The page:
We are delighted to publish the blog written by Stacey L. Nash. Stacey is a Seattle area writer for Tuck.com whose insomnia led her to research all aspects of sleep. With a degree in communications from the University of Puget Sound, she helps put sleep into the forefront of the health and wellness conversation. When not researching and writing about sleep, she spends time with her husband and four children on their heavily-wooded, twelve-acre piece of heaven.
How Sleep Changes During Pregnancy
The physical and emotional changes of pregnancy make it a special but trying time for many women, especially when it comes to sleep.
Frequent waking, leg cramps, and heartburn are only a few issues that complicate this most necessary of biological functions.
Your body is continually changing from week to week, which means the sleep issues of the first trimester may not be the same ones in the third trimester.
The First Trimester Sleep Issues
The first trimester, weeks one through thirteen, comes with sleep problems before you even know you’re pregnant.
They’re largely due to changes in the levels of the hormone progesterone.
Progesterone helps in the development of the placenta and uterine lining.
It also causes a general sense of relaxation that leads to sleepiness and fatigue.
Part of its job is to relax the muscles of the uterus so that your abdomen can expand.
However, this process, in combination with other hormones like relaxin, also causes the muscles of the bladder to relax, which leads to more frequent urination.
It’s not unusual to wake up several times during the night for a trip to the bathroom even though you’re not showing.
Unfortunately, more waking up means less sleep.
Snoozing Through the Second Trimester
The second trimester runs from weeks fourteen through twenty-seven.
The amount of progesterone flowing through your body continues to increase, but at a slower rate than during the first trimester.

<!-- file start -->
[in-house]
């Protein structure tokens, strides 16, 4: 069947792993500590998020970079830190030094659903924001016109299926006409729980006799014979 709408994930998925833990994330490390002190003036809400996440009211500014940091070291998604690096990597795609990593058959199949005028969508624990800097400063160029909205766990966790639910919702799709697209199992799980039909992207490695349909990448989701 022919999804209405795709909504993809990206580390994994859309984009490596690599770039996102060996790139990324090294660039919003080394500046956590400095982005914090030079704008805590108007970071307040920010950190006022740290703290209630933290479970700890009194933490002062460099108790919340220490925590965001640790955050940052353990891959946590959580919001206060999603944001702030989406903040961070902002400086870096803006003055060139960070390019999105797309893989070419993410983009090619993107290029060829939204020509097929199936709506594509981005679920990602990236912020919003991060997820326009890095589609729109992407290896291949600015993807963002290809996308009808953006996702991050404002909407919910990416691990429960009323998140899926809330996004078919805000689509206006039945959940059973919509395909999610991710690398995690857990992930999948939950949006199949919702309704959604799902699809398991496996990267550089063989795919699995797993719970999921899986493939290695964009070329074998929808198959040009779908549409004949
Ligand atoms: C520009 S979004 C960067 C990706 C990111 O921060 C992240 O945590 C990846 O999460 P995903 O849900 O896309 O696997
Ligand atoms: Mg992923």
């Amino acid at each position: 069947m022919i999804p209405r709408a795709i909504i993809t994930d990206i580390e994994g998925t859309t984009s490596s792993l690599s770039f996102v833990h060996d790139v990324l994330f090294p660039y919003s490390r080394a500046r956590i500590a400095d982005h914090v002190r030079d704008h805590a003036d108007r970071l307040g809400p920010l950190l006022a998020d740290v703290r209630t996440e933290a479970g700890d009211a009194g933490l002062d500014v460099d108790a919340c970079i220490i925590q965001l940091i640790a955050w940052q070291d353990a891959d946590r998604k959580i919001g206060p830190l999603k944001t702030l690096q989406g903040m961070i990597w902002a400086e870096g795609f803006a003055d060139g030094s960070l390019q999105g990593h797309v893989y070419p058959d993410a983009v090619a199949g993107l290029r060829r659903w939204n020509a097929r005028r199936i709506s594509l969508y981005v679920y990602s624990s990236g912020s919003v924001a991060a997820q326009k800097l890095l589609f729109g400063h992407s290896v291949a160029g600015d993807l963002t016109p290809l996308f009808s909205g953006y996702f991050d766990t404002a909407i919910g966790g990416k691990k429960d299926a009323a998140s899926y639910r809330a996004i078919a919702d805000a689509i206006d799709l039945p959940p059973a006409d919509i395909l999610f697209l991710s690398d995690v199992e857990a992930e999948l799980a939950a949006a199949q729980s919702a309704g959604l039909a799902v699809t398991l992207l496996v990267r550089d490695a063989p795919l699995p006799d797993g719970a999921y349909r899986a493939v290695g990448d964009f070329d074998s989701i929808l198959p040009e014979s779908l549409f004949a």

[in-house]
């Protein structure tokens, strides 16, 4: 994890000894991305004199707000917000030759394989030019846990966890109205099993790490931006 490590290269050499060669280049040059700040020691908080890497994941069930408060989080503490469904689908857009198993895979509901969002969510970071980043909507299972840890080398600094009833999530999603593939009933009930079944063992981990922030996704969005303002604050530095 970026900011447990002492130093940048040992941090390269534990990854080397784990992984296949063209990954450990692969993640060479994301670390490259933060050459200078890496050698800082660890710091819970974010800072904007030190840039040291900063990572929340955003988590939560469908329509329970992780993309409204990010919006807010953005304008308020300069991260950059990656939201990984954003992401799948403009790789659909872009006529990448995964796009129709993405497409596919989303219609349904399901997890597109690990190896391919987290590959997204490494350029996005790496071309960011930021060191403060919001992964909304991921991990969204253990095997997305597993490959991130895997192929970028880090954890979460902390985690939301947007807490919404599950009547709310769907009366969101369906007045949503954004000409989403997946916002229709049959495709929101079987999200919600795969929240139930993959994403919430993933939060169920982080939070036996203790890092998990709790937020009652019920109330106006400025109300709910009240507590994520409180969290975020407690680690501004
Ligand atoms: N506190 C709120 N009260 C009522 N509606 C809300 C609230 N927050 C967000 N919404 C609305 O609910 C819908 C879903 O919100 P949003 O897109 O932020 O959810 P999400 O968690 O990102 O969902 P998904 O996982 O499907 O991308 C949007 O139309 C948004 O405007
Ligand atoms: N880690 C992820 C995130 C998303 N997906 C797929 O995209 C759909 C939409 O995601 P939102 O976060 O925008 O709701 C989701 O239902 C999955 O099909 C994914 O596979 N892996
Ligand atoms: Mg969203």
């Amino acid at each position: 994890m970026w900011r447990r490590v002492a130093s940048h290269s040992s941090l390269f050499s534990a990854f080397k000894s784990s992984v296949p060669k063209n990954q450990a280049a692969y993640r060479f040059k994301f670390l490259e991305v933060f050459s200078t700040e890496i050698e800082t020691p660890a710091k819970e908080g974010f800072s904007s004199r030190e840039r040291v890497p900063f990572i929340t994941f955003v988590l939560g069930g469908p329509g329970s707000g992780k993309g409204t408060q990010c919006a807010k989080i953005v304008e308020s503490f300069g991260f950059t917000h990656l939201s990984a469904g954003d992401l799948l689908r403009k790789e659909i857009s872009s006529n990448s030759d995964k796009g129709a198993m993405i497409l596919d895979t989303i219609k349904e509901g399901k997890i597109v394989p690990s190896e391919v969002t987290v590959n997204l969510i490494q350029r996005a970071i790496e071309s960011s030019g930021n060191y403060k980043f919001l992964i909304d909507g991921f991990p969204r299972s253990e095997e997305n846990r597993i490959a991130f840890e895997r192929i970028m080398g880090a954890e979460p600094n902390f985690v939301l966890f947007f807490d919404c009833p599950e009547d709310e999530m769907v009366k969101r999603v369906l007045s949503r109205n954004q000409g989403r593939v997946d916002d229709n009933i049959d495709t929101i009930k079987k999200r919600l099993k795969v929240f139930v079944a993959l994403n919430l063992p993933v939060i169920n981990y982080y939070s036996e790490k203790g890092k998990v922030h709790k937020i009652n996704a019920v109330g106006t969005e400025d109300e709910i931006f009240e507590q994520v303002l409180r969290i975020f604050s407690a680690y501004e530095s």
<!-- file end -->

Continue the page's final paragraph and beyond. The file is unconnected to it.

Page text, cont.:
For many women, this is the most comfortable time of pregnancy.
Stabilized progesterone levels and a change in fetus location often puts less pressure on the bladder, leading to fewer bathroom trips.
However, that doesn’t mean that sleep issues disappear.
A Swedish study found that nearly 23 percent of pregnant women snore, and the second trimester is usually when that begins.
Snoring can be disruptive to you, your partner, and often adds to nighttime waking.
Additionally, by the end of the second trimester, a growing uterus can return the pressure on the bladder as well as adding it to the spine and hips.
While some women breeze through the second trimester without any sleep issues, for some, this discomfort leads to tossing and turning.
Leaving Sleep Behind in the Third Trimester
The sheer size of the uterus puts more pressure on all parts of the body, including the bladder during weeks 28 through 40.
Nighttime bathroom trips will go up to first-trimester levels or even more.
Heartburn and leg cramps are also more common in the third trimester.
Nasal congestion can increase the snoring that started in the second trimester.
Women with high-risk pregnancies may be on bed rest with medical alert systems at their side.
The act of being in bed all day can make it more difficult to sleep at night.
Between a growing fetus that’s running out of the room, shortness of breath, and Braxton Hicks contractions, you may wonder if you’ll ever get a good night’s rest again.
Create Sleep Success
While sleep may be a challenge throughout pregnancy, there are ways to help.
– Smart hydration:
Hydration is essential for a healthy pregnancy. During the day, make sure to drink plenty of water. However, to reduce your nighttime bathroom trips, try to stop drinking two to three hours before bed.
– Extra pillows:
The physical changes of pregnancy may necessitate support between the knees, behind the back, or underneath the abdomen. A few extra pillows or a body pillow can give you the support you need where you need it.
– Sleep upright:
An upright sleep position can help relieve heartburn. You can use some of your extra pillows to make sure you’re not lying flat on your back or side.
Adequate sleep is always important, but during pregnancy when your body is supporting another life, it’s absolutely vital.
There will be challenges, and you’ll have to address your unique sleep issues one at time.
But as you plan and make the effort, you’ll get the rest both you and your baby need.